Friday 3 February 2012

Koch Snowflake Arrays

Koch Snowflake Fractal Arrays (an alternate Koch Snowflake construction method)
Another couple of non-standard ways of creating Koch Snowflake outlines. These two approaches use a ring of six corner-touching hexagons, with or without an additional seventh central copy. There's an example of the first version appearing as a fractal solid's silhouette in figure 9.5 of the book (as the tiny lower-right image). The book also has face-aligned hexagon-based Koch Snowflakes in figures 3-13 and 7-5.

Note that every smaller detail is also a Koch Snowflake, and every little remaining space between the snowflakes also progressively gets nibbled away to form yet more Koch snowflakes as you apply more iterations.

The more conventional Koch Snowflake approach gives a self-similar fractal outline, but its components are triangles. In these two cases, we go one step better – we generate the same fractal outline as before, but now the whole thing is fractal, including the interior. In theory, it's a Koch Snowflake built from nothing but other Koch Snowflakes. The shape becomes its own building-block, and its own template ... no fundamental shape exists in its self-contained geometrical universe but itself.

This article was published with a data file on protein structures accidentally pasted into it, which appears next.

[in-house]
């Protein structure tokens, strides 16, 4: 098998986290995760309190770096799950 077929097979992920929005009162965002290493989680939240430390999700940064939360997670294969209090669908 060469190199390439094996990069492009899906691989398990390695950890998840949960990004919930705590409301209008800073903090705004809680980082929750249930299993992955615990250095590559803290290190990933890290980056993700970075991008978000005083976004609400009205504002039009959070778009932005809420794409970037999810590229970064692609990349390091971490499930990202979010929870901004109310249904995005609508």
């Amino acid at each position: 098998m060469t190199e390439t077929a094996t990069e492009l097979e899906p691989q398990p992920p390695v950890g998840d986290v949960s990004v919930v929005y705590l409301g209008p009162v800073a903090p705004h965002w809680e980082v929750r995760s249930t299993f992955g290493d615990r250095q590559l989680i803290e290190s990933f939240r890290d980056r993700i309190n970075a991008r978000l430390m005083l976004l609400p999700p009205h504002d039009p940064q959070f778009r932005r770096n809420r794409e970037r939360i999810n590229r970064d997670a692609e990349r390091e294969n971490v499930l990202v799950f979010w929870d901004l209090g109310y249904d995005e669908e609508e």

For more examples of Koch Curve tilings, see figures 30.4 and 31.2 in the book.

Friday 27 January 2012

Fractal Lego

Sierpinski Triangle, rendered in red Lego roof-bricks (angle view)

The Sierpinki Triangle, rendered in Lego. The basic building-unit used here (to get proportions that look like an equilateral triangle) consists of four bricks: a 1×1×4 base strip, two 1×2×1 slanted roof pieces and a 1×1×2 top strip.
The Sierpinski Triangle model, in the "Lego Digital Designer" ("LDD") program

This model has 64 of these units per side. In theory, it should take 4*3^6 = 2,916 bricks to build it, but in practice, if you were building a real one and having it standing vertical, you'd want to replace a lot of the little adjacent base strips with longer strips for reinforcement, and maybe also stagger them for extra strength (which is why Digital Designer's showing a reduced brick-count in the screenshot that's closer to  ~2700).

A "World's Biggest Lego Sierpinski Triangle" competition might be entertaining. You can imagine kids building little sections of these at educational fairs, and then getting to watch them being assembled into bigger and bigger versions. Fun.